Data, as you can imagine, is not a problem for China, with an internet population of over 750 million users. As well as this, China is making it much easier for international AI talent to work at Chinese owned companies. The Chinese government is preparing to build up a science and technology park for AI technology research and development, with a total investment of 2.1 billion US dollar. At the same time, China will develop cooperations with overseas universities and research institutes. Baidu, Alibaba and Tencent have been opening AI and Deep Learning focused research centres on the US West Coast.
A wide range of Chinese companies are leading the innovation charge
Integration of the different innovation ecosystems in China has created some rapidly growing and extremely dynamic companies. China is part of the global trend where sensors and wireless communication are increasingly embedded in physical products, enabling them to collect data and become connected. As this happens, a decreasing share of these products’ value is related to the hardware itself, while a growing share is generated through the products’ interactions with their users and surroundings.
For example, Xiaomi, a consumer electronics brand known for its array of products spanning health wearables, smart home appliances, and mobility devices defines itself as an internet company despite being a seller of hardware.
Xiaomi’s eco-products chain, Source: http://www.ittime.com.cn
China’s DJI is an interesting example too, combining innovation in manufacturing drones with internet thinking. By opening up its drone platform to third-party app developers, the drones quickly become useful for a number of applications such as mapping and surveying in forestry and agriculture. As a result, challengers need to compete not only with the company’s technology but with its entire ecosystem of apps. Such thinking has long been used by the likes of Apple and Google for mobile platforms, but Chinese companies now increasingly extend it to the world of hardware.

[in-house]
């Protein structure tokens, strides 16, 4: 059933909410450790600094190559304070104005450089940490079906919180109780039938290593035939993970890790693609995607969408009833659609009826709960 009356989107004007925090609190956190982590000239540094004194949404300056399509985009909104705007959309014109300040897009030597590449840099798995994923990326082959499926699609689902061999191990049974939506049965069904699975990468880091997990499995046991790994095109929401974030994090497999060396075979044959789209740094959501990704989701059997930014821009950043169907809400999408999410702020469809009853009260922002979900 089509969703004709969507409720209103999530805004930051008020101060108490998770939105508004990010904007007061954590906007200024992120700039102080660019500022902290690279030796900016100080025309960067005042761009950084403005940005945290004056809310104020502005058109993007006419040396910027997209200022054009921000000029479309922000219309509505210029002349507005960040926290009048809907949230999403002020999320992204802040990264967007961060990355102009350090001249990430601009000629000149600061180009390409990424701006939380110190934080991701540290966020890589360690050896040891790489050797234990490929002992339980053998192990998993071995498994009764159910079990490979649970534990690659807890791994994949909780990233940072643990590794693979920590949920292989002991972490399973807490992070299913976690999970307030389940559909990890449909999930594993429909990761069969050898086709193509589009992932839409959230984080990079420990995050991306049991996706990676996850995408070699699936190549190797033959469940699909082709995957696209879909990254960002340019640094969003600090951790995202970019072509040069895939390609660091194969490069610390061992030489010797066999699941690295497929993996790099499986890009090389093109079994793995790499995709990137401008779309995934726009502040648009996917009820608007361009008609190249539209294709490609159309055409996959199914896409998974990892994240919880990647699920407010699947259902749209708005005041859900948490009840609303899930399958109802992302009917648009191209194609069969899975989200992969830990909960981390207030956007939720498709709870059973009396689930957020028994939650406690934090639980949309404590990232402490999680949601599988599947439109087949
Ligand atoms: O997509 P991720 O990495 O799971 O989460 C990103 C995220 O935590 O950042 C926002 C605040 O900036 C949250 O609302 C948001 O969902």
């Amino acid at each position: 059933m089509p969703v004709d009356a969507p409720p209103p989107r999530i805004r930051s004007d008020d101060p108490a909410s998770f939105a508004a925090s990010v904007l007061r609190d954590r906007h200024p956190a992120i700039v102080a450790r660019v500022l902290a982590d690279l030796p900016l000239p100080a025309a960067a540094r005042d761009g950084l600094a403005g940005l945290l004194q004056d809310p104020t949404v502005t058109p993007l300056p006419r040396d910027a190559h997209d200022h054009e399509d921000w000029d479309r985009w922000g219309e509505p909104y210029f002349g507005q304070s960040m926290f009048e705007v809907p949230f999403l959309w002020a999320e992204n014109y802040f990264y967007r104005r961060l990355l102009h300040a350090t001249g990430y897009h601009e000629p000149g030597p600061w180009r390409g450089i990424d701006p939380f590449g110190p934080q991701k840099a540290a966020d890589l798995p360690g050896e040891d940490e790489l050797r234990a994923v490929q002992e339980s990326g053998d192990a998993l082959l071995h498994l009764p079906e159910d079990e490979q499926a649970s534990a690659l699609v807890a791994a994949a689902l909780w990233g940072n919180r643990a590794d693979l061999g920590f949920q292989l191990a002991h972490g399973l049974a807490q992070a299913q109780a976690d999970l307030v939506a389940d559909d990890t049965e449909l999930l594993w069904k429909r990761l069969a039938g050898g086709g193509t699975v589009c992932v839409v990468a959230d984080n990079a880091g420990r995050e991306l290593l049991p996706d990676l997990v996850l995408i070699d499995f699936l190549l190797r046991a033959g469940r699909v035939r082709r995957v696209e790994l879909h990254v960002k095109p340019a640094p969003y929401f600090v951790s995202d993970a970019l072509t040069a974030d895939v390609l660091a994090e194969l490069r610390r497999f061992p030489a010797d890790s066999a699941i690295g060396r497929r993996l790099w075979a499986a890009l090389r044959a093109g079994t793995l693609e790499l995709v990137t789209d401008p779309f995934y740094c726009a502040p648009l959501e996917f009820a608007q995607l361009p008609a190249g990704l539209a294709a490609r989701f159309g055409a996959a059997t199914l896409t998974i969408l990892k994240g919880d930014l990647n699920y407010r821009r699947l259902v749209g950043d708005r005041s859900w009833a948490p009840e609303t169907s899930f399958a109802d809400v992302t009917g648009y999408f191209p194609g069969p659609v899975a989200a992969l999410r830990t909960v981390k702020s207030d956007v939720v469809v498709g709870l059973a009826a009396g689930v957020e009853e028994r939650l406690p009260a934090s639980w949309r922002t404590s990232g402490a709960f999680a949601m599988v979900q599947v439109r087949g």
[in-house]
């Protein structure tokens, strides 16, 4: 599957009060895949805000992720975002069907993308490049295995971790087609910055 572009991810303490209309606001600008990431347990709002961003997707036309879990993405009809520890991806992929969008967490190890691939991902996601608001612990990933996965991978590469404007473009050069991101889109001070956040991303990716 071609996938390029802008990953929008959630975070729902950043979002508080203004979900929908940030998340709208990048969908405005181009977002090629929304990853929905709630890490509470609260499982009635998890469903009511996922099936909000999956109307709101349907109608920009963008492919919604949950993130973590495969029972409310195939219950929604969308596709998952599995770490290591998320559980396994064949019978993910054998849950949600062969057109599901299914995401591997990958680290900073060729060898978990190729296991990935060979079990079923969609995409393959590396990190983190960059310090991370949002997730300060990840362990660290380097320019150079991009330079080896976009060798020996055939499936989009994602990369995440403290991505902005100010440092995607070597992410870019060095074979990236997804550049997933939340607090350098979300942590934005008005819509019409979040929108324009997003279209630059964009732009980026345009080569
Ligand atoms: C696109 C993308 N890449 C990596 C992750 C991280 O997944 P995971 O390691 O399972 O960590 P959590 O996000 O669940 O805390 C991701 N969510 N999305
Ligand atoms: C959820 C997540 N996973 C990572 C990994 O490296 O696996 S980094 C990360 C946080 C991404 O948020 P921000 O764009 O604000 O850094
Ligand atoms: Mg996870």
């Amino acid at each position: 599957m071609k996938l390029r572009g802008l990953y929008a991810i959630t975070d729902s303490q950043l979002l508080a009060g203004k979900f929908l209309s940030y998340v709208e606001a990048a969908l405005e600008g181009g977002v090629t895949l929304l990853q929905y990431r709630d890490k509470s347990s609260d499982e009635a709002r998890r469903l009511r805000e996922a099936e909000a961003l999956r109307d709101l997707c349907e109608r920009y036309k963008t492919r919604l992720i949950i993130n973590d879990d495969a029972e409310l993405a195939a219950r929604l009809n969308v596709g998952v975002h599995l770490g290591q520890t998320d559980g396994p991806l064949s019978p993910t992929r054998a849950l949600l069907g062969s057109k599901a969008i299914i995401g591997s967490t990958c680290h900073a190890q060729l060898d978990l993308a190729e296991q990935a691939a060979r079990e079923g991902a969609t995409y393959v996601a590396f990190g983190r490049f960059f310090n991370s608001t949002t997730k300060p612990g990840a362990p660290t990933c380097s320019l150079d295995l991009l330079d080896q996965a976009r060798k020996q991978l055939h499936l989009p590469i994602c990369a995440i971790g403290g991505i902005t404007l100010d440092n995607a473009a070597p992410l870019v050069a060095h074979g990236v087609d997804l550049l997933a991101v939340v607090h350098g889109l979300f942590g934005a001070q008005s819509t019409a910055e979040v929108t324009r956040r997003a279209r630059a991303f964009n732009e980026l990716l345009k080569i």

Other influences on Chinese innovation include a huge consumer class that’s open to trying new products and services – they’re mobile-centred, high-spending, experience-seeking, densely concentrated in urban centres and rapidly growing in numbers. Also, the lack of advertising revenue has forced Chinese internet companies to develop other revenue streams. The advertising industry is much smaller in China than in many Western countries.
Clearly then, a multitude of factors are at play driving the massive appetite for innovation in China. What does this mean for companies wanting to do business in China? The innovation pace, its size, and diversity makes China a country like no other.
To stay up to date with the latest developments in the Chinese tech space and assess its impacts on your business model and China strategy, it is important to have the right partner in China such as Melchers. With over 150 years’ experience of doing business in China across various industries, Melchers knows by heart that each company requires a customized solution for its approach to the Chinese market and that staying agile, adaptive and well informed is key for success in China. By leveraging the competencies gained from collaborating with numerous international companies in China, Melchers provides a comprehensive range of service solutions across all functional areas and the entire value chain.